As well as this, getting older means for most of us a certain loss of our good looks.  Our faces lose of their definition, gravity pulls them downward and our skin might become paler and lose some of it’s elasticity.  Our hair may become thinner and change colour and we could gain some weight.  I remember one lady who told me that she hated the way that she looked now and that was the same as all the other elderly ladies at the club she belonged to.  She spoke of her white permed hair, her glasses, paleness of her aging skin and the need to have flat comfortable shoes instead of the high heeled fashion shoes she once enjoyed.  For myself I could see that her image was not helped by the addition of an awful quilted anorak that her husband thought was quite `trendy`.

So psychologically how does this shift in the way we are affect us?  Invisibility is said to be common as one becomes older, invisibility in shops, bars and on the pavements, even the street charity reps, often look past the elderly to the next viable punter, which can add to the feeling of unimportance.  

Paradoxically, there has never been more respect and admiration then we are seeing now for the warriors of our armed forces.  Whichever war or campaign is being remembered, the nation’s hearts and souls back the men and women who have in the past protected us.  Sadly for many of these ex-service men and women, they remain traumatised by what they witnessed and still carry this mental scar.  For them, there’s no doubt in the positive value of counselling but unfortunately many from older generations will see such help as a sort of weakness and favour a spirit of `just getting on with it`, which I feel is a pity as there are many therapists out there with the right skills to help.

So we have the feeling of invisibility and one of unimportance but what of the father and mother whose flock have flown the nest?  They may have spent twenty years or so looking after their young and now they find themselves redundant as parents, rattling around in a house that once vibrated with noise and life.  Do they embrace their new freedom or quietly contemplate the emptiness not only in their home but also their consciousness.

It’s been noted that for some men, middle age and beyond appears to encourage thoughts of reliving their younger years by buying a sports car.   For many, owning what they had all those years ago is not possible, for example the Triumph Spitfires, MGB’s and Midgets are now rare and require lots of TLC.  The alternative is a shiny new fun carriage like a Mazda or a Toyota and one can witness many grey haired gentlemen once again enjoying the rush of open top touring.  However psychologically there is a lot more to it than that and our old friend Sigmund Freud would understand what these people are going through and what they may be trying to replace.  He called the human sex drive the libido and this is often affected to some extent by age.  According to the NHS Choices website –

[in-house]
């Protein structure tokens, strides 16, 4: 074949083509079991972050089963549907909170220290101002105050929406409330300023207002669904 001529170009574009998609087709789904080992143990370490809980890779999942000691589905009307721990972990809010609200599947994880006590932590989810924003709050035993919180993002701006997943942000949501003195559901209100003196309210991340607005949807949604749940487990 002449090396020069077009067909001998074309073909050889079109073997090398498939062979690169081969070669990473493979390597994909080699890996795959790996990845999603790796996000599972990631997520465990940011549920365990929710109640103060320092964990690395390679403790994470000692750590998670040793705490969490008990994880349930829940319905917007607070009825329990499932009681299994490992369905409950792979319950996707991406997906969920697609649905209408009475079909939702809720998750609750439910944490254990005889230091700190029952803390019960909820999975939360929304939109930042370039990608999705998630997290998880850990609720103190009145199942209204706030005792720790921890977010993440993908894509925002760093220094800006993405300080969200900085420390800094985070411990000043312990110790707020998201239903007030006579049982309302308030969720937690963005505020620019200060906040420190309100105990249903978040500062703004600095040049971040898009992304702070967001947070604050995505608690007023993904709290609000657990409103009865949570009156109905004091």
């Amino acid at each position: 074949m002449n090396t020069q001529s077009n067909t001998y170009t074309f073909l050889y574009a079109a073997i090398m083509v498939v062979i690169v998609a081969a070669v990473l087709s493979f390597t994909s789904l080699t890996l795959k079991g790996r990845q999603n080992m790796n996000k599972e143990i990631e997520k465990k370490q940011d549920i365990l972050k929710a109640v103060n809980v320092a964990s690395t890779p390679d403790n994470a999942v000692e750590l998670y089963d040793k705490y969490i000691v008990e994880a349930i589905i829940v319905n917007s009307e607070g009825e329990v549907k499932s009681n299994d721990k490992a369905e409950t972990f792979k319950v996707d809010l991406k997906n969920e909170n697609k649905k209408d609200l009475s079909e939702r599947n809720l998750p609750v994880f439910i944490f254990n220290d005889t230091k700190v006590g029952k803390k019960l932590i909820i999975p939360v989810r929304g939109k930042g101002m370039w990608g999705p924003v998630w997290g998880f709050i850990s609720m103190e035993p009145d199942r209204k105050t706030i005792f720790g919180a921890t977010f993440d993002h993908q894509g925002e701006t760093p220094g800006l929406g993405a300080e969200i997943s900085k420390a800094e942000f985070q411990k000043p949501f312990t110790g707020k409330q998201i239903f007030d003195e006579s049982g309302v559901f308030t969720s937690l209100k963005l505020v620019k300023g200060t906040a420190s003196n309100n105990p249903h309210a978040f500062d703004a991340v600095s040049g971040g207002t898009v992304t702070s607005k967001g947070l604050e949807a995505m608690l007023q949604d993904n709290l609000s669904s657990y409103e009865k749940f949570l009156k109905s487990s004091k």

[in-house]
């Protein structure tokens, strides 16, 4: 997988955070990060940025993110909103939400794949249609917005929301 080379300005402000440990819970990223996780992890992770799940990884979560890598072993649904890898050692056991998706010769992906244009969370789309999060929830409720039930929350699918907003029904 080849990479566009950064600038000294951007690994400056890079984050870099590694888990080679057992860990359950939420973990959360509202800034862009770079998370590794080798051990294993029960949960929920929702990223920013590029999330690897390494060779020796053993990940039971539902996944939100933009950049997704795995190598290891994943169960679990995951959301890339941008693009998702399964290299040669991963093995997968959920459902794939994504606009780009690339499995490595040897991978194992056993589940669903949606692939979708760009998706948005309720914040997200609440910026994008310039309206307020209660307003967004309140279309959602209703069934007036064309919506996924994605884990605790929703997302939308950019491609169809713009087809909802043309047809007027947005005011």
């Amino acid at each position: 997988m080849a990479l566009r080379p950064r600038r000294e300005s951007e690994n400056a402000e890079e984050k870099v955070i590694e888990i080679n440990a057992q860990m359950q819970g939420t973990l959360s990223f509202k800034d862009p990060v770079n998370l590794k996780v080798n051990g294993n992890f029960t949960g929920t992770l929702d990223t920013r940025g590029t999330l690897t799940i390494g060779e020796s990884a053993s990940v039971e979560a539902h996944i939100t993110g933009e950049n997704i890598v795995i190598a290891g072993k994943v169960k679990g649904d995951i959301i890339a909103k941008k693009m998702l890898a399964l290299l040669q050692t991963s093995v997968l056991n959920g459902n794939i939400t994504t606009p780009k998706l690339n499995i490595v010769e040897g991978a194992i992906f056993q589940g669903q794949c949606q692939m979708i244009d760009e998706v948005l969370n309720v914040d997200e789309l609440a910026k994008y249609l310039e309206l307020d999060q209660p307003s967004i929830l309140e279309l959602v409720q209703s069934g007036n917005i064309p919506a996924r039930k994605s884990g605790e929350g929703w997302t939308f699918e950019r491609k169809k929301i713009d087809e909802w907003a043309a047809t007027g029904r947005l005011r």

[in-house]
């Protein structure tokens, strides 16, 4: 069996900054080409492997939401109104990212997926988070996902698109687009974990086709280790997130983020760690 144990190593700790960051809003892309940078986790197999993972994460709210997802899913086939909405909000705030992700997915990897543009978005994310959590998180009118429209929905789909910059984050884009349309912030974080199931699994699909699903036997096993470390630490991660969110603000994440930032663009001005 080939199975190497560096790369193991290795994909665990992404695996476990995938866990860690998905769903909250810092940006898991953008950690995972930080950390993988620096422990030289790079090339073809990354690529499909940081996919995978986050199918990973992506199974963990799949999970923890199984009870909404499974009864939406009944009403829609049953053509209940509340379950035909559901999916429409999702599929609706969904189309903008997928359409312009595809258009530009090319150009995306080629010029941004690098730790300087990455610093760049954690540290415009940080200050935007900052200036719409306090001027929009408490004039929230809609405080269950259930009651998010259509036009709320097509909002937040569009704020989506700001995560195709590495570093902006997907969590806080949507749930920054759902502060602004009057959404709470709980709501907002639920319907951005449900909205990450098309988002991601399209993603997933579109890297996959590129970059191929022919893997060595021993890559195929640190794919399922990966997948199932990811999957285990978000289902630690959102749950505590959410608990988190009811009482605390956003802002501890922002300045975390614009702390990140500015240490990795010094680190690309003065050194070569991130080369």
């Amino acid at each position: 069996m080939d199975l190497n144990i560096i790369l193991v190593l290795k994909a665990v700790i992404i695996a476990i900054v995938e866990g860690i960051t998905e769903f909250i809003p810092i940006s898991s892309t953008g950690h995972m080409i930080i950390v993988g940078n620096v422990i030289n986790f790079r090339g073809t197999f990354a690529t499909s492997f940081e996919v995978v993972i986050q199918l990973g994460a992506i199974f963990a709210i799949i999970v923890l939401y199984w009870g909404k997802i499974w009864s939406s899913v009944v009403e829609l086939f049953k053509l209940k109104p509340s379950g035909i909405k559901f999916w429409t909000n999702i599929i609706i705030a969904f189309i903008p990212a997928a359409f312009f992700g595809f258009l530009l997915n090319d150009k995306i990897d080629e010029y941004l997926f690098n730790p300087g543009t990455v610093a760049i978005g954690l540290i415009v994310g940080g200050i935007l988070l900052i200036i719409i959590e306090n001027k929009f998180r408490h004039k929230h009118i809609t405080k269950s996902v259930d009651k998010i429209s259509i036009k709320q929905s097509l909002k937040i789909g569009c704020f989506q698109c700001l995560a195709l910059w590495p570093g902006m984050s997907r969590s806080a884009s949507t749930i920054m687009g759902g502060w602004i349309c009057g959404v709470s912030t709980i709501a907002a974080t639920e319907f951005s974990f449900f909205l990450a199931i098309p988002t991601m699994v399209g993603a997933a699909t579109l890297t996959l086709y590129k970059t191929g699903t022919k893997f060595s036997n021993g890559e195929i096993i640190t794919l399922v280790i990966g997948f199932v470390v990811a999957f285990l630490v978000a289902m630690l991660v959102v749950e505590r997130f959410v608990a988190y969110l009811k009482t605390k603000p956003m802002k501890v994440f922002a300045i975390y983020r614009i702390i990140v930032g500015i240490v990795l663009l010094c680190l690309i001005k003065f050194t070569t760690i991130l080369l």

`Many people lose some interest in sex as they get older, mainly as a result of falling levels of sex hormones, age-related health problems, or the side effects of medication. Older men especially can develop low testosterone levels, which can cause fatigue, depression and a reduced sex drive.  Speak to your GP if you're concerned about this. They may carry out a blood test to check your testosterone level and can tell you about treatments if your level is low. As women start to approach the menopause, levels of the female hormone oestrogen begin to fall, which can affect libido. Women can also suffer from low testosterone levels, especially after a hysterectomy. Testosterone is another hormone that can affect sex drive.  Speak to your GP if you're concerned the menopause may be having an effect on your libido. They may be able to offer you a trial of hormone replacement therapy (HRT) if it's suitable for you.`

A distressing worry for many men as they get older is Erectile Dysfunction (ED) also known as Impotence and this is the inability to get and maintain an erection.  According to the NHS Choices website -

`Erectile dysfunction is a very common condition, particularly in older men. It is estimated that half of all men between the ages of 40 and 70 will have it to some degree.  See your GP if you have erectile dysfunction for more than a few weeks. They will assess your general state of health because the condition can be the first sign of more serious health conditions, such as heart disease (when the heart’s blood supply is blocked or interrupted).`

`Erectile dysfunction is primarily treated by tackling the cause of the problem, whether this is physical or psychological. The narrowing of the arteries (called atherosclerosis) is one of the most common causes of ED. In these cases your GP may suggest lifestyle changes, such as losing weight, to try to reduce your risk of cardiovascular disease. This may help to relieve your symptoms as well as improving your general health. You may also be given medication to treat atherosclerosis, such as cholesterol-lowering statins and drugs to reduce your blood pressure.`   (Source NHS Choices)